• The software itself may not have been designed properly and may not be able to make the full use of hardware acceleration. In such cases, you can consider disabling hardware acceleration for those applications alone if possible.

How to disable Hardware Acceleration in Windows 10?

As we already stated, most of the computer systems come with hardware acceleration turned on. Maybe the hardware acceleration is causing issues in your case and you are looking to turn it off. So, how to turn off hardware acceleration on Windows 10?

Here are the steps on how to turn off hardware acceleration in Windows 10 –

Method 1 – Using Display Settings

  • Right click on an any empty space on your desktop and then click on Display Settings. This should take you to the settings options for your disaply.

how to disable hardware acceleration

  • Scroll down and click on Advanced Display Settings. This will provide the option to fine-tune your display configurations.

  • On the next screen, choose the option that reads Display adapter properties for display 1. This will open graphic properties window for your graphic card.
  • Locate and open Troubleshoot tab. This should provide you with the options to tinker with the issues you may be facing with your graphic properties.

  • Click on Change Settings option. This will take you to the options to change the settings for troubleshooting options on your graphic card.
  • On the next screen, move the slider for Hardware Acceleration to a level that you would prefer comfortable.

  • Click OK to save your changes and exit.

Method 2 – Using Registry Editor

There are cases where the Change Settings option on your Troubleshoot tab is greyed out. This would mean your configurations have been locked. You will need to enable hardware acceleration using Registry Editor.

Do note that editing registry entries is an irreversible process unless you have created a backup. Please note any wrong entry or changes here can make your PC function abnormally or may even stop it from working as well. Exercise caution when editing the right entries in the registry editor.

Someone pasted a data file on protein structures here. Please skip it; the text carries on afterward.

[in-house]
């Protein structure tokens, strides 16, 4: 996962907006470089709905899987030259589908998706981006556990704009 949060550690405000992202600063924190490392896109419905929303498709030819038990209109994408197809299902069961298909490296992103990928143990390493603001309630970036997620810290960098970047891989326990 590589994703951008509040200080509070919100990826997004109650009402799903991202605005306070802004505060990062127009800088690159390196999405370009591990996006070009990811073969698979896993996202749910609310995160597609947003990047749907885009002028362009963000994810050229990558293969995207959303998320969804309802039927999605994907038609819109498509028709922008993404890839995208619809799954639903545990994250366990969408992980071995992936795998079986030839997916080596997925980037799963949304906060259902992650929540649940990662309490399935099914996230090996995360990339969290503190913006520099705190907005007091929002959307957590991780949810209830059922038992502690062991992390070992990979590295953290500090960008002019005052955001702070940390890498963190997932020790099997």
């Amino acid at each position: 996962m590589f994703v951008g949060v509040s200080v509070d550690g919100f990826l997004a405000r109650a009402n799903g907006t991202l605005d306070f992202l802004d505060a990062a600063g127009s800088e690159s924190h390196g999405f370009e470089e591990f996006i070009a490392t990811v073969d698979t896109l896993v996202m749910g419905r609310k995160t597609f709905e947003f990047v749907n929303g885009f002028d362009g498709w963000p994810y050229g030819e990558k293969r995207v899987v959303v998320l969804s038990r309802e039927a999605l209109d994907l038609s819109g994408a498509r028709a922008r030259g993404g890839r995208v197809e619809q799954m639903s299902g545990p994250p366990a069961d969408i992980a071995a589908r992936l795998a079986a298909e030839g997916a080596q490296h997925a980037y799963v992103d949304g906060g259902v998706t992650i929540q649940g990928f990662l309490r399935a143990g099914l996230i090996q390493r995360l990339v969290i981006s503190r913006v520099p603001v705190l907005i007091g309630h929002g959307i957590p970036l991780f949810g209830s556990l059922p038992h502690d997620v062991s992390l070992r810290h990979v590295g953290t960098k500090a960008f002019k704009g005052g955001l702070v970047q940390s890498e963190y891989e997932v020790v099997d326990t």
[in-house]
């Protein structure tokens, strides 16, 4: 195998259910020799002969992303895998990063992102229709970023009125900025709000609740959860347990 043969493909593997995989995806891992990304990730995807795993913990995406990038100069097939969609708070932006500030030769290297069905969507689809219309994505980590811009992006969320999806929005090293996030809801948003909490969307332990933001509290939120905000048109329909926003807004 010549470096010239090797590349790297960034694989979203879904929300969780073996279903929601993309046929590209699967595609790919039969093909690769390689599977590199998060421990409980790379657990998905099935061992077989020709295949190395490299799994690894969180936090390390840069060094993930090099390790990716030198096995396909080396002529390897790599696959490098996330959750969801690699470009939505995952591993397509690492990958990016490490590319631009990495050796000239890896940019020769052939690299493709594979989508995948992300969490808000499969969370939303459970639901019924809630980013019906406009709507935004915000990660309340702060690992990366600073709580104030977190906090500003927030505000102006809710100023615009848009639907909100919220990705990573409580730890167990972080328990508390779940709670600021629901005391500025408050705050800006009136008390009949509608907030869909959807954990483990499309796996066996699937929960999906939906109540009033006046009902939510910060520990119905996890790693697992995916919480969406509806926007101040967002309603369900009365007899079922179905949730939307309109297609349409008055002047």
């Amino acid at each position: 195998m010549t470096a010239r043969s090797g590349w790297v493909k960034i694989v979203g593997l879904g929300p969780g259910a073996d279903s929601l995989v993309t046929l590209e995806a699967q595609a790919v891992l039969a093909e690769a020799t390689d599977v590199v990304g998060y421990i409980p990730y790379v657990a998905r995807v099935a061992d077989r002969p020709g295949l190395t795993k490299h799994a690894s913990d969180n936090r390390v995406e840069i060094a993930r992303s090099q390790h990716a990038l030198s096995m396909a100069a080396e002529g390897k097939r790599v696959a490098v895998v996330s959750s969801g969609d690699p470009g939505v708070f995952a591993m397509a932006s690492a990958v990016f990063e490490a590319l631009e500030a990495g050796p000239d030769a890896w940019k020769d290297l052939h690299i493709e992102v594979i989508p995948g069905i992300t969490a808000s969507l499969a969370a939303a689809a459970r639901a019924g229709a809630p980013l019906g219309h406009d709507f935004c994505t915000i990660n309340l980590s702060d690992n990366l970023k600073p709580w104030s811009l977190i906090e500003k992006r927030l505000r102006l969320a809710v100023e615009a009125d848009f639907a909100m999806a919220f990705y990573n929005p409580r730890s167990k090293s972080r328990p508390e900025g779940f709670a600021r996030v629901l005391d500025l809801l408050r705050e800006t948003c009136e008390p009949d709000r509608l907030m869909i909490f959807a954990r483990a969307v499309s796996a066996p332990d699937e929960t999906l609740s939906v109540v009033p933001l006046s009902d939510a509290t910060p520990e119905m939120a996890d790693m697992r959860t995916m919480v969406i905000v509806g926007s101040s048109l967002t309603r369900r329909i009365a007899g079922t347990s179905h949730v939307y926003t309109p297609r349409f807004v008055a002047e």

Follow the steps here below –

  • Launch Registry Editor by launching RUN dialog box and typing in regedit. 
  • When the Registry Editor launches, follow the below path


  • Find the graphics card entry for your graphics card. Normally, it should be indicated as However, check for the exact nomenclature.

  • Find the DWORD with the name DisableHWAcceleration and change its value from 0 to 1. If the entry does not exist, create one and give it a value of 1.
  • That does it. Exit Registry Editor and your settings should now be available.

That was all we had with it. You can follow any of those methods to disable hardware acceleration on Windows 10. In fact, if you want to enable hardware acceleration, just reverse those steps and you are good to go.

About the author

Chris Mitchell

Chris was born in London, but he with his family migrated to the USA, and he has been here since his childhood. He holds a bachelors degree in Journalism. He is a tech geek, and that is why he only writes Technology news on this website. He has a range of gadgets at his home as he loves to try his hands on the latest gadgets whether it is a camera or a mobile phone or even Drones. He loves tech!